Fabric is an essential aspect of upholstery. The better the fabric, the better the upholstery work. However, there are many fabric options in the market, and choosing one can be difficult. Olefin upholstery has many benefits and could be the best option for you. Depending on the environment that the furniture will be exposed to, this type of material could be the perfect combination of practicality and durability that you need.
Olefin might be a new term for most people. But the discovery of the fabric dates as far back as 1957. An Italian chemist named Giulio Natta was the first person to develop olefin. Initially, the development of olefin was for textile applications. In the later years, he, along with another scientist, Karl Ziegler, developed a method to transform polyolefins into a fiber which won them a noble prize.
Olefin is the generic name for polypropylene, and it's a synthetic fiber. By the 1960s, the USA started mass olefin production because of its application in many different textiles. It revolutionised the textile industry and paved the way for many of the modern furnishings we have now.
How is Olefin Upholstery Made?
If you are wondering about the production and manufacture of olefin, here’s how it’s done. The primary component of making olefin is propylene. It’s a gas that is colourless and smells a little like petroleum. It is one of the by-products released during the cracking of hydrocarbons and oil production.
The method used for manufacturing olefin is polymerization. The propylene compounds are polymerized to get polypropylene. In simple terms, the process combines single propylene molecules into a long chain of compounds until it's in a bead form. Polypropylene serves as the raw compound for making olefin. The final step is to melt it in and run it through a spinneret to make it into threads.
However, there's an important step involved when melting polypropylene. By nature, polypropylene is resistant to staining. So it means that you cannot dye the thread once you run it through the spinneret. That's why manufacturers use solution-based dyes when it's melted.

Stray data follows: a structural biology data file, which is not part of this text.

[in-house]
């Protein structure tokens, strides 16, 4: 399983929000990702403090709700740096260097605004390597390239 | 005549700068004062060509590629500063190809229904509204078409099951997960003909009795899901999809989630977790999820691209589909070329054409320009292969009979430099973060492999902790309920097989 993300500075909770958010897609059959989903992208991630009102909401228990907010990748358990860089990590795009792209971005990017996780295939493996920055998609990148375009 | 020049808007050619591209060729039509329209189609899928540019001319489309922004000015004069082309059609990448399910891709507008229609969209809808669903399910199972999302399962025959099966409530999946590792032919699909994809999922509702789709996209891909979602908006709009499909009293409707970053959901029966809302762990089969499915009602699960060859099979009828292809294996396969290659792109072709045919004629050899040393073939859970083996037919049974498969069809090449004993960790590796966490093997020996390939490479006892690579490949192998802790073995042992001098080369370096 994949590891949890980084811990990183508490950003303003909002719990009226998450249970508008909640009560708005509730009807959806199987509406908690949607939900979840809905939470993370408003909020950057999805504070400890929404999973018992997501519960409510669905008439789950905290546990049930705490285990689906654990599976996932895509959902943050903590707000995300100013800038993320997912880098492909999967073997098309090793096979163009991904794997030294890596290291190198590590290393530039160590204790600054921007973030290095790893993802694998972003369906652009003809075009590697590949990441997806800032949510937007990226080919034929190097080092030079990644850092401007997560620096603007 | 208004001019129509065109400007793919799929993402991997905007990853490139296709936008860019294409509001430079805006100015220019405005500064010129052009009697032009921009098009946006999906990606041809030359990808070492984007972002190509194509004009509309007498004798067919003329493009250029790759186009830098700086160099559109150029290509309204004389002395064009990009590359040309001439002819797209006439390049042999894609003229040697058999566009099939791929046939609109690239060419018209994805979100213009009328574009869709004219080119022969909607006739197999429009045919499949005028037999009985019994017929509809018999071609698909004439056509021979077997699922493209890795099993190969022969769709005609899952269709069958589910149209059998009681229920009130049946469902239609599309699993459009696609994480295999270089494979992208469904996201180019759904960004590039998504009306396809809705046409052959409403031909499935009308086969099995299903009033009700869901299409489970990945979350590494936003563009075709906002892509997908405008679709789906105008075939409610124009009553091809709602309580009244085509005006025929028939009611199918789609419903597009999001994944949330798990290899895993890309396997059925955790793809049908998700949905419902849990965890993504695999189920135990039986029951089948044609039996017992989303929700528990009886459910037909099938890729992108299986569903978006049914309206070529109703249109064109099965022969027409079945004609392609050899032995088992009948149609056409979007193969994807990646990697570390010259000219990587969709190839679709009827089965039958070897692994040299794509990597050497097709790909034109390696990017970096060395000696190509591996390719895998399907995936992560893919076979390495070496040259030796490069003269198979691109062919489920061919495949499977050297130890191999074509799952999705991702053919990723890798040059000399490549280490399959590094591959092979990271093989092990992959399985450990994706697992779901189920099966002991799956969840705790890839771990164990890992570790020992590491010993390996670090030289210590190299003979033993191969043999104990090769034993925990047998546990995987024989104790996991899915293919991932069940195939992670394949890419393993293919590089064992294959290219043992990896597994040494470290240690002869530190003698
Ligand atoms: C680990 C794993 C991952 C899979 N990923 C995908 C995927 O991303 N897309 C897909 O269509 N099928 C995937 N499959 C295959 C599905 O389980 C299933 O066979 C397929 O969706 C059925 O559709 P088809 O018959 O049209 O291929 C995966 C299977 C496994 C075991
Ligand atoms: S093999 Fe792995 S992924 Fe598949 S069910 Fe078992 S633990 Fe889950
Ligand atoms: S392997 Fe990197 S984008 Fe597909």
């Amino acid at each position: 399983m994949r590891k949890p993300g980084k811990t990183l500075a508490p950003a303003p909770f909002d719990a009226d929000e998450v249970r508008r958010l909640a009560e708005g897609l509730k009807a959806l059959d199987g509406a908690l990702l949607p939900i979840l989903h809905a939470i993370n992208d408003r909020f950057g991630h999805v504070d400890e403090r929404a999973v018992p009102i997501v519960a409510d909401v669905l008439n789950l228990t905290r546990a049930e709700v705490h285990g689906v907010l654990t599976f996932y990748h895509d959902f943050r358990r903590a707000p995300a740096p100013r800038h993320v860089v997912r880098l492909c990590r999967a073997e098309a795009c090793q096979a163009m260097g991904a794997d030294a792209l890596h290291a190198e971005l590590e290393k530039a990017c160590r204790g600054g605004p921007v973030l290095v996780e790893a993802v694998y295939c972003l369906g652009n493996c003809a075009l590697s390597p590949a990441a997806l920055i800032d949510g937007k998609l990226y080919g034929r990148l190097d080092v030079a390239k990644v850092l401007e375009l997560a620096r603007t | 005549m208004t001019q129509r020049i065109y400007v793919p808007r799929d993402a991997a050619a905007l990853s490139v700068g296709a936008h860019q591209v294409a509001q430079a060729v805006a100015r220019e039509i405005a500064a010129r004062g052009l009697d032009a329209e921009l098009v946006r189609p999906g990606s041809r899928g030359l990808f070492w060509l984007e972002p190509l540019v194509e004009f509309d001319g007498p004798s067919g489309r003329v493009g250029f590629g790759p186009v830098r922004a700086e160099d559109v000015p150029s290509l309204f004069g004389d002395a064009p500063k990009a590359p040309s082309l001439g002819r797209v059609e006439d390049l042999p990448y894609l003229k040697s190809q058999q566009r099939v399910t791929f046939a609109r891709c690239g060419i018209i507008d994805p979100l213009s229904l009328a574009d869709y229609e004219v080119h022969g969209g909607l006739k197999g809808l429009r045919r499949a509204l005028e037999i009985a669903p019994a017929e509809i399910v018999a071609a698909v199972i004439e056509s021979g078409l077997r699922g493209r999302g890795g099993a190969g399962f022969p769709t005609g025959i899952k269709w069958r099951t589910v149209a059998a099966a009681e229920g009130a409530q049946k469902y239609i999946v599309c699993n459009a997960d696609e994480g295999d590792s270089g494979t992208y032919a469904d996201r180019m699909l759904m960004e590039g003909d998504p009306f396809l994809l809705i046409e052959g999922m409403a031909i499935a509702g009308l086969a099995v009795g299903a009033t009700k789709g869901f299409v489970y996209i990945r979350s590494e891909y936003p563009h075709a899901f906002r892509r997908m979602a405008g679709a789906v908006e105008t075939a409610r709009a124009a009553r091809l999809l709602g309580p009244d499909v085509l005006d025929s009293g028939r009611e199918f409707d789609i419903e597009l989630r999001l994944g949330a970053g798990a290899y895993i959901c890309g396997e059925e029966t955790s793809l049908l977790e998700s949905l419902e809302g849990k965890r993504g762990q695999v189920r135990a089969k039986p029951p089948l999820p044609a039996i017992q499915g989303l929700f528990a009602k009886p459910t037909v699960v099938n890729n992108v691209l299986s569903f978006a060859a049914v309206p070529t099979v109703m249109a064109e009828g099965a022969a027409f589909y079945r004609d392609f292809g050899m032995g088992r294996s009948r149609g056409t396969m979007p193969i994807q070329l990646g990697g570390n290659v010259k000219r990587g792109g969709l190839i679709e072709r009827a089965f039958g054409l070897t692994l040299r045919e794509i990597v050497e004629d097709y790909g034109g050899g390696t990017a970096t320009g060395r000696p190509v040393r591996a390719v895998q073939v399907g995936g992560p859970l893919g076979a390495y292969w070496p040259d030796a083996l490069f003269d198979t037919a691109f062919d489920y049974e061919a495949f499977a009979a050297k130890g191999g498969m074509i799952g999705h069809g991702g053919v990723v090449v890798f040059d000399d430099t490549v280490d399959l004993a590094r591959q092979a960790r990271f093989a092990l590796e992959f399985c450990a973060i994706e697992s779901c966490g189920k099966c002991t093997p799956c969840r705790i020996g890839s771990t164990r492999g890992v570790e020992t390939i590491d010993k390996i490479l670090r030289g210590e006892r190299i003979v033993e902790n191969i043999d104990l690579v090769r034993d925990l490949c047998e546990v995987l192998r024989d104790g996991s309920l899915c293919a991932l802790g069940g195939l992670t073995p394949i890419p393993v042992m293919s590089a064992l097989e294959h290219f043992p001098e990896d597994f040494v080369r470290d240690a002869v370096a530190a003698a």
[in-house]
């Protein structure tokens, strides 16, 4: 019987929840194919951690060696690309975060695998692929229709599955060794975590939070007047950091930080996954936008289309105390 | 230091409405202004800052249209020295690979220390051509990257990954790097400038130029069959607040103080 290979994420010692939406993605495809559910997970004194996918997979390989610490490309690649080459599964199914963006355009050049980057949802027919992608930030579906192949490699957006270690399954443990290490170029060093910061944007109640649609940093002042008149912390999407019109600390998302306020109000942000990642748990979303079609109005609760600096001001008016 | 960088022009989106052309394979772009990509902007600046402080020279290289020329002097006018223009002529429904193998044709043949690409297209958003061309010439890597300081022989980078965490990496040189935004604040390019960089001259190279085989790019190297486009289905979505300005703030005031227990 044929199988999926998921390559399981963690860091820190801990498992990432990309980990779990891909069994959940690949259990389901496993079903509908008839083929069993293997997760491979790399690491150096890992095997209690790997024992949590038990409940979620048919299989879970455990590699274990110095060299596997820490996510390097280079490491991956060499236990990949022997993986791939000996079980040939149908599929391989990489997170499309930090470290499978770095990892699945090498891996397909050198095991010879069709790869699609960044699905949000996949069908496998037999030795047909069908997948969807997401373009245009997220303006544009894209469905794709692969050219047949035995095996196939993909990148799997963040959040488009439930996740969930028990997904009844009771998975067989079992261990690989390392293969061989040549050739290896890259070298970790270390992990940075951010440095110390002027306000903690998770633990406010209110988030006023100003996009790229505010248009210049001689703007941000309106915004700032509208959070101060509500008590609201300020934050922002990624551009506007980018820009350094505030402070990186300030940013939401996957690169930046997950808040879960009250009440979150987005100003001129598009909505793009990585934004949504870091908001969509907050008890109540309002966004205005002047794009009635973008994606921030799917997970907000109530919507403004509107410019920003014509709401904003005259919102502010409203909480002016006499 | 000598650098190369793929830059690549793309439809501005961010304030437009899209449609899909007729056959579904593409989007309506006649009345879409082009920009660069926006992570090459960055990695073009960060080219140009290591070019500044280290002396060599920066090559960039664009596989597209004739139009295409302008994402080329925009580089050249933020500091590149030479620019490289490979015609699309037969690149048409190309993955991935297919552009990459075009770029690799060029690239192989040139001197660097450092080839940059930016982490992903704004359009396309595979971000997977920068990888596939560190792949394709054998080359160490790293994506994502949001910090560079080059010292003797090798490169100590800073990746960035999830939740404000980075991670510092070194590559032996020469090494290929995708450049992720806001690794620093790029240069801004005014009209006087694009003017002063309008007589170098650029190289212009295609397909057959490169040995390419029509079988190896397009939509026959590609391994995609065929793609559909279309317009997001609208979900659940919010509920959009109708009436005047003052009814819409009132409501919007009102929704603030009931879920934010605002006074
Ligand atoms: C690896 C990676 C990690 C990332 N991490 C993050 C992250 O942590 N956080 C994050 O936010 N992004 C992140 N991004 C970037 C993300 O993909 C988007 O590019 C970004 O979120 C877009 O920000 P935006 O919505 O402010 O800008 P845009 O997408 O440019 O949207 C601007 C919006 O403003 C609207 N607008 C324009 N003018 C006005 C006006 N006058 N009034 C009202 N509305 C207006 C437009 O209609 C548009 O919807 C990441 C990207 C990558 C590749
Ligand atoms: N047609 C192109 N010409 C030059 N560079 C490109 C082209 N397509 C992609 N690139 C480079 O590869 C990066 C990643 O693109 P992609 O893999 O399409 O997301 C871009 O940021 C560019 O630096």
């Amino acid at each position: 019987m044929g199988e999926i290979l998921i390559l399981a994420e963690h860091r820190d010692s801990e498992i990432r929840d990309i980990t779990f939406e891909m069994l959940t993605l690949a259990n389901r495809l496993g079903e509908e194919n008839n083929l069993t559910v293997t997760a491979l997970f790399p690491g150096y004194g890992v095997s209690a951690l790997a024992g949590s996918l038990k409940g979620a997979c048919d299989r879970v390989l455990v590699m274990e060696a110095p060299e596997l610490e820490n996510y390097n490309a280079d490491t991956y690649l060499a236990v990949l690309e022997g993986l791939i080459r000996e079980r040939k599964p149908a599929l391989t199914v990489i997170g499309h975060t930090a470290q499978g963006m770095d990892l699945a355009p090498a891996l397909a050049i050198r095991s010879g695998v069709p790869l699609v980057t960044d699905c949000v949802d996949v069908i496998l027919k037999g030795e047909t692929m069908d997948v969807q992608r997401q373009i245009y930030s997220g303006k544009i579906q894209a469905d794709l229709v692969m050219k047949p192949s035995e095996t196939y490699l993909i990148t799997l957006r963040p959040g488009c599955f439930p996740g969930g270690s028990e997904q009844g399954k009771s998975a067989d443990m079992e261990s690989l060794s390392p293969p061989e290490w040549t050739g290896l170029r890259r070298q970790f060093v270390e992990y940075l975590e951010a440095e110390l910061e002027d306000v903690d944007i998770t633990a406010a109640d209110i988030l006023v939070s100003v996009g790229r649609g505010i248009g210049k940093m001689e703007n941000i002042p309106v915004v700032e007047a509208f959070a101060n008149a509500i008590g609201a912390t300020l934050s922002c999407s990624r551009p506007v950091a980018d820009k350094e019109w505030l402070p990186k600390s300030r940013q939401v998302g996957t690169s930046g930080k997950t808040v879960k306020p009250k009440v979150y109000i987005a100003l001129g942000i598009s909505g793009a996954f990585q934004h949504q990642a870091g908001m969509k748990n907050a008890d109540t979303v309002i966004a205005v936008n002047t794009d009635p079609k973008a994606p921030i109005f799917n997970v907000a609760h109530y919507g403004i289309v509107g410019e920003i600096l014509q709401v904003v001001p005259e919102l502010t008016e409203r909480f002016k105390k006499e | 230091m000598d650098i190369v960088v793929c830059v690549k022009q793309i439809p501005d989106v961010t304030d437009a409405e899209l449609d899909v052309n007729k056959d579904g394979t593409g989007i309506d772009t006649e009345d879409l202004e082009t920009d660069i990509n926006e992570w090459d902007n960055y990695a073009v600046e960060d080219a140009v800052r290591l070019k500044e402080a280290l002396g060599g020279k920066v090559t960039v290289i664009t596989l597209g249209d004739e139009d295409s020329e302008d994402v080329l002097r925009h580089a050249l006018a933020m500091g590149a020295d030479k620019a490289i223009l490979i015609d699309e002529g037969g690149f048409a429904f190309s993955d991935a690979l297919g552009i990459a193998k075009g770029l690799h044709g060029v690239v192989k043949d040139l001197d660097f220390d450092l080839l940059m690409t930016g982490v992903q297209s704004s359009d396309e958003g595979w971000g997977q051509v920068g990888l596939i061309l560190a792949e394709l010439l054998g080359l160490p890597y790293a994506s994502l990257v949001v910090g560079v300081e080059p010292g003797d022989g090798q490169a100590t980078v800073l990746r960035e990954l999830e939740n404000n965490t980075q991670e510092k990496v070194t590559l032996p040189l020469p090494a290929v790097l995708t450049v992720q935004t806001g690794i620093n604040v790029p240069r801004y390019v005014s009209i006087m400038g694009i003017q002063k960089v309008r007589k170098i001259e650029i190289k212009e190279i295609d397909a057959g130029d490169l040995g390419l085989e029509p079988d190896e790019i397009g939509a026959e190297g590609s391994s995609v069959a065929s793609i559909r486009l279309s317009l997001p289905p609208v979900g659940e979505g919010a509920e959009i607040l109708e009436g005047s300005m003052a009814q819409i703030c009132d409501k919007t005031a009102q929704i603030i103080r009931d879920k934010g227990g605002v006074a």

Once it’s made into threads, no amount of dying will give you results. That’s why it’s imperative to mix the desired colours during the melting process. After running it through the spinneret and obtaining the thread, it’s sent to different textile industries for its intended use.
Olefin is excellent for upholstery, and there are many reasons why it's an ideal fabric. It is lightweight, soft, and perfect for outdoor environments. The material also looks attractive due to its detailed appearance and it's also one of the best synthetic fabrics in the market. The best way to determine the olefin characteristics of upholstery is to look at some of the characteristics:
• Olefin is stain resistant
• The fabric is robust
• Easy to clean and maintain
Like all upholstery fabrics, olefin is not perfect. However, it can be perfect if it suits your needs. For instance, some fabrics do not do well in direct sunlight. So if you are looking for upholstery work on outdoor chairs, tents, cushions, etc., olefin is the perfect match.
However, easy maintenance and cleaning is a crucial aspect of upholstery. Things like indoor furniture should be easy to clean, especially if you have kids and pets at home, so olefin works well here too.
Another characteristic that makes olefin stand out from other fabrics is that it's an eco-friendly synthetic. It is 100% recyclable, and the waste produced during manufacturing is much less than other types of fabrics. So if you are concerned about the environment, the impact from olefin is considerably less in comparison to other fabrics.
Olefin has a lot of uses in upholstery. The most extensive use comes in the textile industry, but it also spans across other industries. For instance, thermoplastic olefin use is found in the automotive industry. It also expands to the military sector for making things like ropes, bags, and other products.
Olefin upholstery will most likely be found in outdoor furniture. Because of its stain and UV-resistance, it holds up well to the elements outside. It can also be found on indoor furniture as well, and extends to couches, lounges, sofas, chairs, stools, benches, and more.
Due to its excellent characteristics as a stain-resistant fibre, olefin is also used for making carpets, but would more likely be seen in commercial areas rather than residential.
Overall, olefin is a fantastic choice for upholstery and it has a lot of benefits in terms of durability, care, maintenance, and cleaning. There are some great design options for indoor furniture as well so you could even get an olefin couch as your main piece in your living room and it could withstand the exposure of everyday use.